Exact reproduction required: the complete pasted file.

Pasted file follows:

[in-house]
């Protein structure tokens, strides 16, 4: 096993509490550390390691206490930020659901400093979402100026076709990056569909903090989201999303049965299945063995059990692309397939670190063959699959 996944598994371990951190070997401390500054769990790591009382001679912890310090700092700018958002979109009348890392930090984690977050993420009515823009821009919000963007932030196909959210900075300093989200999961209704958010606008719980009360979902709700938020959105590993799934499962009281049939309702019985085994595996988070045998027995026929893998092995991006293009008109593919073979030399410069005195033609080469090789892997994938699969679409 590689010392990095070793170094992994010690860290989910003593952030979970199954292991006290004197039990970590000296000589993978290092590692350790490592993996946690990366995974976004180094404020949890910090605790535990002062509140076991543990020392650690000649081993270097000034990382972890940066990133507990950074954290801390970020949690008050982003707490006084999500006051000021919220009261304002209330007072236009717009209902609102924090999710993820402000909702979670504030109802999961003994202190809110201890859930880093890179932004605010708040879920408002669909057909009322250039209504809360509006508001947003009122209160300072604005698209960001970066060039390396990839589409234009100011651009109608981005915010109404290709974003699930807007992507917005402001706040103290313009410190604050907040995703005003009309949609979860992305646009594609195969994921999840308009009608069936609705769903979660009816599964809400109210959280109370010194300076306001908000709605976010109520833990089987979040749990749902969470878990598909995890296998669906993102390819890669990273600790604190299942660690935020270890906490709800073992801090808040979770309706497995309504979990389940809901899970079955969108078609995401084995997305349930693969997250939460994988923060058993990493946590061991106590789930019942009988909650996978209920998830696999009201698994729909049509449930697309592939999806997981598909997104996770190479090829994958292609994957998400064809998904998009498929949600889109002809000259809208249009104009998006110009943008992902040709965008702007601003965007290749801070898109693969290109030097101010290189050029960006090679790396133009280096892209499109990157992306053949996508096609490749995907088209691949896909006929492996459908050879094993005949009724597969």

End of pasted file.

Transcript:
[in-house]
């Protein structure tokens, strides 16, 4: 096993509490550390390691206490930020659901400093979402100026076709990056569909903090989201999303049965299945063995059990692309397939670190063959699959 996944598994371990951190070997401390500054769990790591009382001679912890310090700092700018958002979109009348890392930090984690977050993420009515823009821009919000963007932030196909959210900075300093989200999961209704958010606008719980009360979902709700938020959105590993799934499962009281049939309702019985085994595996988070045998027995026929893998092995991006293009008109593919073979030399410069005195033609080469090789892997994938699969679409 590689010392990095070793170094992994010690860290989910003593952030979970199954292991006290004197039990970590000296000589993978290092590692350790490592993996946690990366995974976004180094404020949890910090605790535990002062509140076991543990020392650690000649081993270097000034990382972890940066990133507990950074954290801390970020949690008050982003707490006084999500006051000021919220009261304002209330007072236009717009209902609102924090999710993820402000909702979670504030109802999961003994202190809110201890859930880093890179932004605010708040879920408002669909057909009322250039209504809360509006508001947003009122209160300072604005698209960001970066060039390396990839589409234009100011651009109608981005915010109404290709974003699930807007992507917005402001706040103290313009410190604050907040995703005003009309949609979860992305646009594609195969994921999840308009009608069936609705769903979660009816599964809400109210959280109370010194300076306001908000709605976010109520833990089987979040749990749902969470878990598909995890296998669906993102390819890669990273600790604190299942660690935020270890906490709800073992801090808040979770309706497995309504979990389940809901899970079955969108078609995401084995997305349930693969997250939460994988923060058993990493946590061991106590789930019942009988909650996978209920998830696999009201698994729909049509449930697309592939999806997981598909997104996770190479090829994958292609994957998400064809998904998009498929949600889109002809000259809208249009104009998006110009943008992902040709965008702007601003965007290749801070898109693969290109030097101010290189050029960006090679790396133009280096892209499109990157992306053949996508096609490749995907088209691949896909006929492996459908050879094993005949009724597969």